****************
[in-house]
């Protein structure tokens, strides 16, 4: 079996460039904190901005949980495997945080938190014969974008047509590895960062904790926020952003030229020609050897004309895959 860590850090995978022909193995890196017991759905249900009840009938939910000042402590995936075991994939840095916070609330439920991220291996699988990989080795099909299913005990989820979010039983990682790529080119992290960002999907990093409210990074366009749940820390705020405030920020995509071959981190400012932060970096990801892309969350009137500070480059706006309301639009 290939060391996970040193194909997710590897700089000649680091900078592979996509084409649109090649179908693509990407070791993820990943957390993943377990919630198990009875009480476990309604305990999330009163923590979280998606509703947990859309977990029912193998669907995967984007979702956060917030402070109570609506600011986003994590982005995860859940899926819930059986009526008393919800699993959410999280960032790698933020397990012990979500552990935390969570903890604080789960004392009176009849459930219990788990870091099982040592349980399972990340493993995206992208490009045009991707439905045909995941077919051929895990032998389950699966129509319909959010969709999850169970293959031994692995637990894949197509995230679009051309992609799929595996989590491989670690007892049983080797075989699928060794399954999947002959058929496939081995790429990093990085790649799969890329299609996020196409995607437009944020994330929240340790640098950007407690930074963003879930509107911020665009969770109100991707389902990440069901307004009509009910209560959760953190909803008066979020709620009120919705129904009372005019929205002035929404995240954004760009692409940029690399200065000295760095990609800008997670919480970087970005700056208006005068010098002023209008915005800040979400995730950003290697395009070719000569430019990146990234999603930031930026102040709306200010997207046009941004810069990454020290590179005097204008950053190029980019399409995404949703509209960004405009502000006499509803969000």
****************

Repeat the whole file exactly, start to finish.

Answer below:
[in-house]
């Protein structure tokens, strides 16, 4: 079996460039904190901005949980495997945080938190014969974008047509590895960062904790926020952003030229020609050897004309895959 860590850090995978022909193995890196017991759905249900009840009938939910000042402590995936075991994939840095916070609330439920991220291996699988990989080795099909299913005990989820979010039983990682790529080119992290960002999907990093409210990074366009749940820390705020405030920020995509071959981190400012932060970096990801892309969350009137500070480059706006309301639009 290939060391996970040193194909997710590897700089000649680091900078592979996509084409649109090649179908693509990407070791993820990943957390993943377990919630198990009875009480476990309604305990999330009163923590979280998606509703947990859309977990029912193998669907995967984007979702956060917030402070109570609506600011986003994590982005995860859940899926819930059986009526008393919800699993959410999280960032790698933020397990012990979500552990935390969570903890604080789960004392009176009849459930219990788990870091099982040592349980399972990340493993995206992208490009045009991707439905045909995941077919051929895990032998389950699966129509319909959010969709999850169970293959031994692995637990894949197509995230679009051309992609799929595996989590491989670690007892049983080797075989699928060794399954999947002959058929496939081995790429990093990085790649799969890329299609996020196409995607437009944020994330929240340790640098950007407690930074963003879930509107911020665009969770109100991707389902990440069901307004009509009910209560959760953190909803008066979020709620009120919705129904009372005019929205002035929404995240954004760009692409940029690399200065000295760095990609800008997670919480970087970005700056208006005068010098002023209008915005800040979400995730950003290697395009070719000569430019990146990234999603930031930026102040709306200010997207046009941004810069990454020290590179005097204008950053190029980019399409995404949703509209960004405009502000006499509803969000």